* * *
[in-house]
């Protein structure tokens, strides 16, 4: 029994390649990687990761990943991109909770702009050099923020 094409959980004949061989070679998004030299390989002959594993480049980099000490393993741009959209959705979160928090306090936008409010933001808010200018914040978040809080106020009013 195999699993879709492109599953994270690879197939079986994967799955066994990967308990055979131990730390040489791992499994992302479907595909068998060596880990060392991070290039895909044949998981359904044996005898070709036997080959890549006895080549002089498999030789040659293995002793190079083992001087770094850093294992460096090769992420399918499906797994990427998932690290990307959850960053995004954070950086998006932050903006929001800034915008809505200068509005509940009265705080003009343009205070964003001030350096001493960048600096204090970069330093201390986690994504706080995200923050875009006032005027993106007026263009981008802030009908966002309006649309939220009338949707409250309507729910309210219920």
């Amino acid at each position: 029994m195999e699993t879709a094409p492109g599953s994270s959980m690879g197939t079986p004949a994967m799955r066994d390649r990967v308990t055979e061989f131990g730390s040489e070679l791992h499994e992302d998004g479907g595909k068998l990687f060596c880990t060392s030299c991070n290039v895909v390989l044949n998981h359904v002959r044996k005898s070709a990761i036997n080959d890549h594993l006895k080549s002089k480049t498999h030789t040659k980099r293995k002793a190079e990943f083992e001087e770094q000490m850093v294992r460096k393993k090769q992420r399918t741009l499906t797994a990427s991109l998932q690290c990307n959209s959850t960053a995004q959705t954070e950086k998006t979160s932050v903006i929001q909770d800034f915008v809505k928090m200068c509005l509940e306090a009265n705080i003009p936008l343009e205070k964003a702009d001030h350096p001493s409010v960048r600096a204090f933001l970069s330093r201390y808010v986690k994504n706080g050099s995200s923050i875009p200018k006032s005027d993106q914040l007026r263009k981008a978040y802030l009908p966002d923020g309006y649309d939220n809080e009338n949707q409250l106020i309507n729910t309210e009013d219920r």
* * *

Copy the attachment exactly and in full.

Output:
[in-house]
């Protein structure tokens, strides 16, 4: 029994390649990687990761990943991109909770702009050099923020 094409959980004949061989070679998004030299390989002959594993480049980099000490393993741009959209959705979160928090306090936008409010933001808010200018914040978040809080106020009013 195999699993879709492109599953994270690879197939079986994967799955066994990967308990055979131990730390040489791992499994992302479907595909068998060596880990060392991070290039895909044949998981359904044996005898070709036997080959890549006895080549002089498999030789040659293995002793190079083992001087770094850093294992460096090769992420399918499906797994990427998932690290990307959850960053995004954070950086998006932050903006929001800034915008809505200068509005509940009265705080003009343009205070964003001030350096001493960048600096204090970069330093201390986690994504706080995200923050875009006032005027993106007026263009981008802030009908966002309006649309939220009338949707409250309507729910309210219920």
């Amino acid at each position: 029994m195999e699993t879709a094409p492109g599953s994270s959980m690879g197939t079986p004949a994967m799955r066994d390649r990967v308990t055979e061989f131990g730390s040489e070679l791992h499994e992302d998004g479907g595909k068998l990687f060596c880990t060392s030299c991070n290039v895909v390989l044949n998981h359904v002959r044996k005898s070709a990761i036997n080959d890549h594993l006895k080549s002089k480049t498999h030789t040659k980099r293995k002793a190079e990943f083992e001087e770094q000490m850093v294992r460096k393993k090769q992420r399918t741009l499906t797994a990427s991109l998932q690290c990307n959209s959850t960053a995004q959705t954070e950086k998006t979160s932050v903006i929001q909770d800034f915008v809505k928090m200068c509005l509940e306090a009265n705080i003009p936008l343009e205070k964003a702009d001030h350096p001493s409010v960048r600096a204090f933001l970069s330093r201390y808010v986690k994504n706080g050099s995200s923050i875009p200018k006032s005027d993106q914040l007026r263009k981008a978040y802030l009908p966002d923020g309006y649309d939220n809080e009338n949707q409250l106020i309507n729910t309210e009013d219920r």